After a thirty-year record return last year, Cornell’s endowment reported a 1.3 percent investment loss, ending the 2022 fiscal year at $9.8 billion, according to the Office of University Investments. According to the release, the University endowment outperformed its strategic benchmark return of minus 5.1 percent.
Last year, the endowment climbed to $10 billion from just $7.2 billion in 2020, recording a 41.9 percent annual return. In a University press release, Chief Investment Officer Kenneth Miranda attributed this year’s 1.3 percent loss to market volatility stemming from the war in Ukraine, ongoing supply chain hurdles, inflation and tightening U.S. monetary policy. Given the economic backdrop, Miranda stated that this year’s returns are respectable relative to the environment.
“We position the portfolio for the long term to weather positive and negative years. Fundamental to our investment philosophy is an understanding that over our near-infinite time horizon, the endowment will confront all manner of expected and unexpected market conditions,” Miranda said.
The third quarter of 2022 saw ongoing volatility in equity and fixed income markets. The S&P 500 finished the quarter down 5.3 percent and is down 25 percent year to date, while the iShares Core U.S. Aggregate Bond exchange-traded fund was down 5.3 percent during the quarter and was down 16 percent year to date.
The University Investment Office supervises Cornell’s Long Term Investments. Most of the LTI’s actively managed assets are in the Long Term Investment Pool, which invests across stocks, bonds and other asset classes, such as real estate and private equity, with the objective of achieving a return of at least 5 percent in excess of inflation. Fifty-eight percent of the LTI is invested in equity while 18 percent is invested in real assets.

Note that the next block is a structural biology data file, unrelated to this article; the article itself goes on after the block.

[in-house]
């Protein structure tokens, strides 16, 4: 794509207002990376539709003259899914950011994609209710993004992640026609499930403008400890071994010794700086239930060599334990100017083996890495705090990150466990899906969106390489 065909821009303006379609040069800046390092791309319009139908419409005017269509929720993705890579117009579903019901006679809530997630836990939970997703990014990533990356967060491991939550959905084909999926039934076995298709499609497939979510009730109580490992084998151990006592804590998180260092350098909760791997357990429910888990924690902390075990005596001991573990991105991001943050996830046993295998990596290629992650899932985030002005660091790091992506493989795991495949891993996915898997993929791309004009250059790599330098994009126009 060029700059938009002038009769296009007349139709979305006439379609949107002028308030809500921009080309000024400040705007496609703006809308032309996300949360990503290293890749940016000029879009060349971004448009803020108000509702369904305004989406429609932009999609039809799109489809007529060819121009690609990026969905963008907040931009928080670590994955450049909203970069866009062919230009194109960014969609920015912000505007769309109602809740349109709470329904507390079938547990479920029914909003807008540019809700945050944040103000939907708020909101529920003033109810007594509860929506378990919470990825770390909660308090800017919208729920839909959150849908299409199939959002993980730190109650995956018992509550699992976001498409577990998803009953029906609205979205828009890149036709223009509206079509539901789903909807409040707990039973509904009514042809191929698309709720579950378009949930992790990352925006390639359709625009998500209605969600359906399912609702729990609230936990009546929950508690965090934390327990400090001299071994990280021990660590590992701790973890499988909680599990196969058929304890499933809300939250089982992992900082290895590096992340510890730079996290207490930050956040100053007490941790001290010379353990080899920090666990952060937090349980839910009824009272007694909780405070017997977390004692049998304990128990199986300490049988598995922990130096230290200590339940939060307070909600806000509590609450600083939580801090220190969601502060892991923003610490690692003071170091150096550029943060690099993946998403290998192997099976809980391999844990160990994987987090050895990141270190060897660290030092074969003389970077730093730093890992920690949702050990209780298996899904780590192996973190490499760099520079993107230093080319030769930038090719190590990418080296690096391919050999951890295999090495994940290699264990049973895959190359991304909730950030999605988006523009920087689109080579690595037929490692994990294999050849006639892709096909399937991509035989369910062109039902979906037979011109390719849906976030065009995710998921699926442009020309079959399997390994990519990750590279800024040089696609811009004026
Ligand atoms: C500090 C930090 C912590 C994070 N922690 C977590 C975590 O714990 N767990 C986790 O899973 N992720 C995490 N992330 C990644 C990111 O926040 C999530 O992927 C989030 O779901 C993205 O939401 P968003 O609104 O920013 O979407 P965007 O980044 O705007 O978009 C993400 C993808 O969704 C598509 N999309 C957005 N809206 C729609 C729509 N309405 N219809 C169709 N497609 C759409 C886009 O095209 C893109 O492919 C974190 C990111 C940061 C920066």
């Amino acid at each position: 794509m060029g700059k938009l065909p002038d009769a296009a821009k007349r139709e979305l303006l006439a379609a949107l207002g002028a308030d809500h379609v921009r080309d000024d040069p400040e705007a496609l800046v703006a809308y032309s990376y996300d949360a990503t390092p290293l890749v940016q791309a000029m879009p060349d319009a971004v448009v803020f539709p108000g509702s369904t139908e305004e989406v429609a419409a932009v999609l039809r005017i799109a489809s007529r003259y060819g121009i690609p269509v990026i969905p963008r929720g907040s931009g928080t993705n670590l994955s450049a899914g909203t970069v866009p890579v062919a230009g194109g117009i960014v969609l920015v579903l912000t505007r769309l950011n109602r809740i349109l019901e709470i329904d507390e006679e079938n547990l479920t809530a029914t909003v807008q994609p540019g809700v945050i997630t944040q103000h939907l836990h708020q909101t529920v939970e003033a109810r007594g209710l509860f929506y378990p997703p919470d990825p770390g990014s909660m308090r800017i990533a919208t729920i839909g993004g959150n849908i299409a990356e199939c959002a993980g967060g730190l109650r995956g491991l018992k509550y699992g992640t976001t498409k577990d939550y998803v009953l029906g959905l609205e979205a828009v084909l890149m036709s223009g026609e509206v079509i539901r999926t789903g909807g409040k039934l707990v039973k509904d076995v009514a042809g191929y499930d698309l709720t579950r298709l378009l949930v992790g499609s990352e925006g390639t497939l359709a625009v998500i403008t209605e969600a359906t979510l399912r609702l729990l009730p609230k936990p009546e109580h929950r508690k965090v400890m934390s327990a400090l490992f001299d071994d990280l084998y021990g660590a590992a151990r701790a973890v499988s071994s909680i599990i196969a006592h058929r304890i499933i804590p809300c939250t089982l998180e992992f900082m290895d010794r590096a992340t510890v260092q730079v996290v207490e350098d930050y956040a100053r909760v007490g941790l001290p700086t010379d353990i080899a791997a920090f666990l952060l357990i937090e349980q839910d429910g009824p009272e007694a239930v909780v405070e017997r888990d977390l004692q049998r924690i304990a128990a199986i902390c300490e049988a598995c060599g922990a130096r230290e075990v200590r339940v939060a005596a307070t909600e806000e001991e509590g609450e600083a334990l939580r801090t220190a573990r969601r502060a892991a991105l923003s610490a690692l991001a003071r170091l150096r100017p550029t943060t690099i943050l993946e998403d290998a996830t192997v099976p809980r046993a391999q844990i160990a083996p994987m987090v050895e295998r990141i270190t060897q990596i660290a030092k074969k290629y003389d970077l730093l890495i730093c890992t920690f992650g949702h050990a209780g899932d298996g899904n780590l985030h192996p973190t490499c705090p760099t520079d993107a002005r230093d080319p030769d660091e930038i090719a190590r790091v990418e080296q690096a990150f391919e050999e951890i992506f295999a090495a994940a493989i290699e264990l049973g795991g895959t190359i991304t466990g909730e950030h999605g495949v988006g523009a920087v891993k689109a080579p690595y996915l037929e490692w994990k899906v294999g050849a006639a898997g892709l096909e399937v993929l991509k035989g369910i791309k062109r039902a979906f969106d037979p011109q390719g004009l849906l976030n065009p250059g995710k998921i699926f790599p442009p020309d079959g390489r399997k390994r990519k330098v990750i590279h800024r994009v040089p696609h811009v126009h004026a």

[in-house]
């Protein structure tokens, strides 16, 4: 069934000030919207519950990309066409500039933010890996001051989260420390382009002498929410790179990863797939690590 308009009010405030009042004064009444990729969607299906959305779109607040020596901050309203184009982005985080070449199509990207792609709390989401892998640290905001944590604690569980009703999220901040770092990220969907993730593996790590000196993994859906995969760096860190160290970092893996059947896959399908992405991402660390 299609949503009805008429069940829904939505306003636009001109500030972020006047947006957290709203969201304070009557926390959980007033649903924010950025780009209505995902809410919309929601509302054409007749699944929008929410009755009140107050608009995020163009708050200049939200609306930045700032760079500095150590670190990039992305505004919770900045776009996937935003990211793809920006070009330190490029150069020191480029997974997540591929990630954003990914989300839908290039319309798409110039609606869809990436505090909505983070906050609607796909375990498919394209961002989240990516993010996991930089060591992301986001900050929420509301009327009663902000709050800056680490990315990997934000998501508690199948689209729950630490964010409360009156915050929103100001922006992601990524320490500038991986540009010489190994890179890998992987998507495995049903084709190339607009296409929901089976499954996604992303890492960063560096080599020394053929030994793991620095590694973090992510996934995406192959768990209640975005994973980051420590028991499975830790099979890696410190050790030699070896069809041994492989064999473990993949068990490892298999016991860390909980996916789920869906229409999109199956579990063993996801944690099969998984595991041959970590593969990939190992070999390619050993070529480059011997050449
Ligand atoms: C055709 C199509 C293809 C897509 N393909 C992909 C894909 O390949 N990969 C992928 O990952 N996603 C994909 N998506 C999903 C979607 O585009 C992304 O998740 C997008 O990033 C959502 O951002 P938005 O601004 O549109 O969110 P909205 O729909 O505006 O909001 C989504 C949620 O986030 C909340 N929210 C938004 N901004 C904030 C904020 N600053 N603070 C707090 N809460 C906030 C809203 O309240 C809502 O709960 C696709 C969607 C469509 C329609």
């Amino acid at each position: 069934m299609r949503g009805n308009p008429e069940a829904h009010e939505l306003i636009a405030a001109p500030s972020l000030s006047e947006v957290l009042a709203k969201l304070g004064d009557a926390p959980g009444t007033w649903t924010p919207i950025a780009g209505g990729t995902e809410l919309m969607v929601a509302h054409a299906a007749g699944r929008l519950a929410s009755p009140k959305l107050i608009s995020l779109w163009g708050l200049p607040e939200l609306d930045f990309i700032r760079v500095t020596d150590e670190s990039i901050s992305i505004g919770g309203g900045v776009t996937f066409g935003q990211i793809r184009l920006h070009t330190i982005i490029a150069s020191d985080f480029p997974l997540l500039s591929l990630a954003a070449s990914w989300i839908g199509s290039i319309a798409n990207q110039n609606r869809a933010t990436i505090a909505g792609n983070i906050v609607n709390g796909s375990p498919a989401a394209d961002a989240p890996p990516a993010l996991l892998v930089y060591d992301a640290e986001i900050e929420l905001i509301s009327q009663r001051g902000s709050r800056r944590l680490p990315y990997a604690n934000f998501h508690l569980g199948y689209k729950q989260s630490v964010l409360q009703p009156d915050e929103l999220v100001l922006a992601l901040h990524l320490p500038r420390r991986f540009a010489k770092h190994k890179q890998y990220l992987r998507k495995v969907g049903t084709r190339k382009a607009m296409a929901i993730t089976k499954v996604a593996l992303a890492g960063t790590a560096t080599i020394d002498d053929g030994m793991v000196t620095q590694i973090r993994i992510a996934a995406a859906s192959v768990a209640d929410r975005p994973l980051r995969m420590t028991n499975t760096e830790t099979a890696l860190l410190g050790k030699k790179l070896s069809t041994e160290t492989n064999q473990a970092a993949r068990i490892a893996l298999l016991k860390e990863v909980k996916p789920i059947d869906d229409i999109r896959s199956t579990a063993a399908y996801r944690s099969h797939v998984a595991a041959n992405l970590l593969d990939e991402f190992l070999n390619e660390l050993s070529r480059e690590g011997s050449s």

So far, only two other Ivy League schools have reported endowment returns for the 2022 fiscal year. Cornell’s endowment performed better than Dartmouth’s, which returned a 3.1 percent loss, falling from $8.5 billion to $8.1 billion. The University of Pennsylvania’s endowment saw a positive return that was less than 1 percent, climbing from $20.5 billion to $20.7 billion.
Cornell’s endowment consists of more than 8,000 individual accounts. Approximately 5 percent of earnings are distributed each year to support the University’s operating budget, funding initiatives like financial aid, research and faculty salaries. During the 2022 fiscal year, the endowment paid out $352 million.
Cornell has historically posted lower investment returns than the rest of the Ivy League but last year outperformed the University of Pennsylvania, Harvard and Yale — which reported 41.1 percent, 33.6 percent and 40.2 percent returns, respectively.
In the statement, Miranda noted that the endowment largely preserved last year’s gains, in part, due to his office’s work since 2016 to diversify the University’s investment portfolio, with respect to risk, sector and other criteria.
Despite ongoing market turmoil, which will likely persist through 2022, Miranda is confident that Investment Office’s restructuring and diversification efforts will allow the portfolio to weather the storm.
“The likelihood of an extended period of lower returns and geopolitical turmoil appears heightened,” Miranda said. “The broad diversification of the endowment is intended to provide resilience and support for the wide range of possible outcomes.”